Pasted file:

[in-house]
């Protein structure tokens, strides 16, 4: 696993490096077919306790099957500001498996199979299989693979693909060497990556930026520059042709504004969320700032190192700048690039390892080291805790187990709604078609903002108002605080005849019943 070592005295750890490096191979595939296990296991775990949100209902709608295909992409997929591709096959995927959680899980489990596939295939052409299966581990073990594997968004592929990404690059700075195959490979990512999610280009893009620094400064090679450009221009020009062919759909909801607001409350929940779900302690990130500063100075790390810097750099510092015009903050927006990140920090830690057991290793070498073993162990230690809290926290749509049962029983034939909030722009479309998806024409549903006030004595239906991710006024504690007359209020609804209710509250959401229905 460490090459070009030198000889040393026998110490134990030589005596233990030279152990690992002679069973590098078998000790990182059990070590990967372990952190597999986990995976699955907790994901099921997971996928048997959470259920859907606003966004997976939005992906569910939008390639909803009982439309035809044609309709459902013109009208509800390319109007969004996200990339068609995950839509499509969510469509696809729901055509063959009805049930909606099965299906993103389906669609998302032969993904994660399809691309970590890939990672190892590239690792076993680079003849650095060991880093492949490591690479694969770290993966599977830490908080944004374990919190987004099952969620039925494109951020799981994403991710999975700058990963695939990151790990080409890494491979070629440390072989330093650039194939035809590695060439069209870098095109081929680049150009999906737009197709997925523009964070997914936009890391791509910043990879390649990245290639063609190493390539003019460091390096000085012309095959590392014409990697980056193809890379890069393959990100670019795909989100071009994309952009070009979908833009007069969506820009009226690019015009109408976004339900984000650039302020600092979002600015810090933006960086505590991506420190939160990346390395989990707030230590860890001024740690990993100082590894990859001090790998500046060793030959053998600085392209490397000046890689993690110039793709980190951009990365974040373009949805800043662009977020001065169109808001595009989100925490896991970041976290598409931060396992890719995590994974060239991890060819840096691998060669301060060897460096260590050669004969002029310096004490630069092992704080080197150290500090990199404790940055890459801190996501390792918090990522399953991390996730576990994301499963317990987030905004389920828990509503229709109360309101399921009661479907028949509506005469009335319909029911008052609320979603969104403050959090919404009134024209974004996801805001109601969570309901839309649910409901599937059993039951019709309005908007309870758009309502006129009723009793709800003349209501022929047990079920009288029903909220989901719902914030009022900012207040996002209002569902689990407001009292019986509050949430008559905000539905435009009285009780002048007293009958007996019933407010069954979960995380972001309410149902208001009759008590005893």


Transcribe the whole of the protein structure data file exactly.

[in-house]
């Protein structure tokens, strides 16, 4: 696993490096077919306790099957500001498996199979299989693979693909060497990556930026520059042709504004969320700032190192700048690039390892080291805790187990709604078609903002108002605080005849019943 070592005295750890490096191979595939296990296991775990949100209902709608295909992409997929591709096959995927959680899980489990596939295939052409299966581990073990594997968004592929990404690059700075195959490979990512999610280009893009620094400064090679450009221009020009062919759909909801607001409350929940779900302690990130500063100075790390810097750099510092015009903050927006990140920090830690057991290793070498073993162990230690809290926290749509049962029983034939909030722009479309998806024409549903006030004595239906991710006024504690007359209020609804209710509250959401229905 460490090459070009030198000889040393026998110490134990030589005596233990030279152990690992002679069973590098078998000790990182059990070590990967372990952190597999986990995976699955907790994901099921997971996928048997959470259920859907606003966004997976939005992906569910939008390639909803009982439309035809044609309709459902013109009208509800390319109007969004996200990339068609995950839509499509969510469509696809729901055509063959009805049930909606099965299906993103389906669609998302032969993904994660399809691309970590890939990672190892590239690792076993680079003849650095060991880093492949490591690479694969770290993966599977830490908080944004374990919190987004099952969620039925494109951020799981994403991710999975700058990963695939990151790990080409890494491979070629440390072989330093650039194939035809590695060439069209870098095109081929680049150009999906737009197709997925523009964070997914936009890391791509910043990879390649990245290639063609190493390539003019460091390096000085012309095959590392014409990697980056193809890379890069393959990100670019795909989100071009994309952009070009979908833009007069969506820009009226690019015009109408976004339900984000650039302020600092979002600015810090933006960086505590991506420190939160990346390395989990707030230590860890001024740690990993100082590894990859001090790998500046060793030959053998600085392209490397000046890689993690110039793709980190951009990365974040373009949805800043662009977020001065169109808001595009989100925490896991970041976290598409931060396992890719995590994974060239991890060819840096691998060669301060060897460096260590050669004969002029310096004490630069092992704080080197150290500090990199404790940055890459801190996501390792918090990522399953991390996730576990994301499963317990987030905004389920828990509503229709109360309101399921009661479907028949509506005469009335319909029911008052609320979603969104403050959090919404009134024209974004996801805001109601969570309901839309649910409901599937059993039951019709309005908007309870758009309502006129009723009793709800003349209501022929047990079920009288029903909220989901719902914030009022900012207040996002209002569902689990407001009292019986509050949430008559905000539905435009009285009780002048007293009958007996019933407010069954979960995380972001309410149902208001009759008590005893």